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ALDF Sues University of Wisconsin Over Baby Primate Testing In Labs

PHOTO: The Animal Legal Defense Fund (ALDF) has filed a lawsuit against the University of Wisconsin–Madison over what the group claims is lack of transparency regarding its planned testing of baby primates. Photo courtesy of the Animal Legal Defense Fund.
PHOTO: The Animal Legal Defense Fund (ALDF) has filed a lawsuit against the University of Wisconsin–Madison over what the group claims is lack of transparency regarding its planned testing of baby primates. Photo courtesy of the Animal Legal Defense Fund.
October 16, 2014

MADISON, Wis. - This "monkey business" is no laughing matter.

The Animal Legal Defense Fund (ALDF) filed a lawsuit this week against the University of Wisconsin at Madison, accusing the university of a "lack of transparency" concerning pending research on baby monkeys.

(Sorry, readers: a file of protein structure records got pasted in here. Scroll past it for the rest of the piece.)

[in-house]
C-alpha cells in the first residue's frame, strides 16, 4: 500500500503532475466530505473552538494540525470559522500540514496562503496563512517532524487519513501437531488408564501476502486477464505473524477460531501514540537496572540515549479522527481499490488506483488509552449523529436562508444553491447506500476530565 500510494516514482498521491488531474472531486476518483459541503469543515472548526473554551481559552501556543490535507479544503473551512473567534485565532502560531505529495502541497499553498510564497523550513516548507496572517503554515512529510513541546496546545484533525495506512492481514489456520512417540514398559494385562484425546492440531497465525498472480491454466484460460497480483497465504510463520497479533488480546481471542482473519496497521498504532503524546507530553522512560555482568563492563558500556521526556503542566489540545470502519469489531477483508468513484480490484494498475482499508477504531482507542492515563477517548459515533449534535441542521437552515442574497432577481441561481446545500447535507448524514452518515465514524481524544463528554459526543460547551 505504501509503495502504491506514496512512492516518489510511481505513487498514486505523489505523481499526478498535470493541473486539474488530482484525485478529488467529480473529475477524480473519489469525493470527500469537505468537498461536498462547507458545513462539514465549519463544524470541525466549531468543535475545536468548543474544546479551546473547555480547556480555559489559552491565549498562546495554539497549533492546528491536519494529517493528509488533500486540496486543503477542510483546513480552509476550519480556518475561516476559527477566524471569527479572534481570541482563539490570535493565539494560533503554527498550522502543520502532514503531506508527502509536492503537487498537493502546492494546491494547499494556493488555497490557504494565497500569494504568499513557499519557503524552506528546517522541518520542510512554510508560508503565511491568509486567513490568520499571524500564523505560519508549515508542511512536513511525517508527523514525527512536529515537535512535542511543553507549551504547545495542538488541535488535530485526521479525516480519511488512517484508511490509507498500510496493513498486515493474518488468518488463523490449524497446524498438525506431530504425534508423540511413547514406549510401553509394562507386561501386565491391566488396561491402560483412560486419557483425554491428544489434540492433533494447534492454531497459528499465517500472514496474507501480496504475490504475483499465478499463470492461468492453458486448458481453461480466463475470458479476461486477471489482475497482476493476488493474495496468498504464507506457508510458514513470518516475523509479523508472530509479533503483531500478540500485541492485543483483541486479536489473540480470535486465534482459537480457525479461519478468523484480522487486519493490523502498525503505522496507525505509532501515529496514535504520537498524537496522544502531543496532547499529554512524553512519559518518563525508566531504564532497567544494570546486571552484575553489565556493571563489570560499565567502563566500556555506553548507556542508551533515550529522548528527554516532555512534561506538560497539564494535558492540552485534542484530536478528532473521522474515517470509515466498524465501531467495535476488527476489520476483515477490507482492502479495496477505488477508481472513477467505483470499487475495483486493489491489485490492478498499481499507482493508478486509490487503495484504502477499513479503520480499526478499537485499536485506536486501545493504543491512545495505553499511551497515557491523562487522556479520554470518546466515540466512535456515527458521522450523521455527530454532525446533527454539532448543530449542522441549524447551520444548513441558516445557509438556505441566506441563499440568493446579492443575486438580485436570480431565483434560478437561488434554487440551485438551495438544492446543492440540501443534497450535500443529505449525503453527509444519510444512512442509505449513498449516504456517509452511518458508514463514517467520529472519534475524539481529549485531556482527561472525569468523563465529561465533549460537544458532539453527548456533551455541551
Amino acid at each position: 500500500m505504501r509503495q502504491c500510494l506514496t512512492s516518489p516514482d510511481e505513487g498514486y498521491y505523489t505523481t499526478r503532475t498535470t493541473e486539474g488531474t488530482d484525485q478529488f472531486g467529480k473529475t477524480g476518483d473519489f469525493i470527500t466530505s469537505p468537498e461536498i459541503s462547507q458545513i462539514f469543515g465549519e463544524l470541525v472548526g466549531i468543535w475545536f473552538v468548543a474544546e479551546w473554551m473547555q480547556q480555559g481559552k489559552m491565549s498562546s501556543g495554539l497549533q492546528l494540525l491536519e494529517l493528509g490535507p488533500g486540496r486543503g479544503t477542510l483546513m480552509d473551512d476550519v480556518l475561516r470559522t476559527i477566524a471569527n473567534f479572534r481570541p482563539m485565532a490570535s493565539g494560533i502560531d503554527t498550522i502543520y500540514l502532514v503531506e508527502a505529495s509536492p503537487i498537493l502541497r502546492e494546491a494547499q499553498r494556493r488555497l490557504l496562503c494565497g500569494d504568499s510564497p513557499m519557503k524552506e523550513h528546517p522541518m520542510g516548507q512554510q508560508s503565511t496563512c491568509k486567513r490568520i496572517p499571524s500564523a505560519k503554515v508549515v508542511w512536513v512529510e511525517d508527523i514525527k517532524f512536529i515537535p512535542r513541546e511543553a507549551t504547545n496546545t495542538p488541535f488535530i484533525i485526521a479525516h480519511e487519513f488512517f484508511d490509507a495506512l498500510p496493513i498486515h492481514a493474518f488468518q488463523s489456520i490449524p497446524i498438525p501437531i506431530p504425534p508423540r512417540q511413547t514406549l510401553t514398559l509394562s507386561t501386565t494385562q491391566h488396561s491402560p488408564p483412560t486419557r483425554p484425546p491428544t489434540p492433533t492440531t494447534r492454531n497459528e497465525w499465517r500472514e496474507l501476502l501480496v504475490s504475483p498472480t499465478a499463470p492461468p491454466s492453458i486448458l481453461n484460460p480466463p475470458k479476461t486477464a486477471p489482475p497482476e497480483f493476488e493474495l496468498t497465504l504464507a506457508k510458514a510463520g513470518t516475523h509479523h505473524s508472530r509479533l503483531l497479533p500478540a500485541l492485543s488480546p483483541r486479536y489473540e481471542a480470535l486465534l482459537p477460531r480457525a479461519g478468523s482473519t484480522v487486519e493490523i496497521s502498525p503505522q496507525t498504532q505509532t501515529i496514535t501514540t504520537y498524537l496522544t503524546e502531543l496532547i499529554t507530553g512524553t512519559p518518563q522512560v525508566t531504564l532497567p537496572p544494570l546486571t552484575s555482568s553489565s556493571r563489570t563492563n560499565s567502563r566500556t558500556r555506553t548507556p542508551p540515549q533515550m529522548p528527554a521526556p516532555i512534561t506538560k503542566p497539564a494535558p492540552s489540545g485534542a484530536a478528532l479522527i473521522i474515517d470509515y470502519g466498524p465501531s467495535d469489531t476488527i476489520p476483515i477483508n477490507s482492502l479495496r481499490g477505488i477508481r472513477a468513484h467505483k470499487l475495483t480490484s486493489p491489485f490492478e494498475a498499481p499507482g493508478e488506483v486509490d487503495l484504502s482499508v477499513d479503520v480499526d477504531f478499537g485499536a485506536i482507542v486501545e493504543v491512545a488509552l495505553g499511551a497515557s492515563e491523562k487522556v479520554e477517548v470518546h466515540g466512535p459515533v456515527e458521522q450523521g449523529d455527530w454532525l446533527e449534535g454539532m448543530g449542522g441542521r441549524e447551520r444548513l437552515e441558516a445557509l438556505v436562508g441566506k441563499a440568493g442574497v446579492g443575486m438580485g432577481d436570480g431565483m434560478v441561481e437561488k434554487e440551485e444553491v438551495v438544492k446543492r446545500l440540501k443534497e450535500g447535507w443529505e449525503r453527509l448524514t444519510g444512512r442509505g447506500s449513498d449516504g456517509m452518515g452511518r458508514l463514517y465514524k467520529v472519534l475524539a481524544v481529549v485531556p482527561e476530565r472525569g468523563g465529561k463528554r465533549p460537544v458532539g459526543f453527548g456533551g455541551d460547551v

Kelsey Eberly, litigation fellow with ALDF, says 20 newborn macaques monkeys will be separated from their mothers on their first day of life, and subjected to various anxiety-inducing experiments. When they turn 18 months old, they and 20 others will be killed, and their brains analyzed.

"The university has so far defended the research and said it was approved through all the proper channels," says Eberly. "We believe that it wasn't fully approved in the way the Animal Welfare Act requires."

Eberly says many see the research as archaic, and that it will inflict too much unnecessary pain on the primates for speculative human health benefits. The university asserts the research is aimed at a better understanding of anxiety and depression disorders in humans.

Eberly says another issue of concern is the primate study is funded by the National Institute of Health, which means taxpayer dollars are being used.

"When taxpayer money is going to research, we should be even more careful and we should ask even more pointed questions about the degree of animal suffering that we're willing to tolerate for the research," she says.

A change.org petition has garnered over 300,000 signatures from the public demanding an end to the tests.

Monique Coppola, Public News Service - WI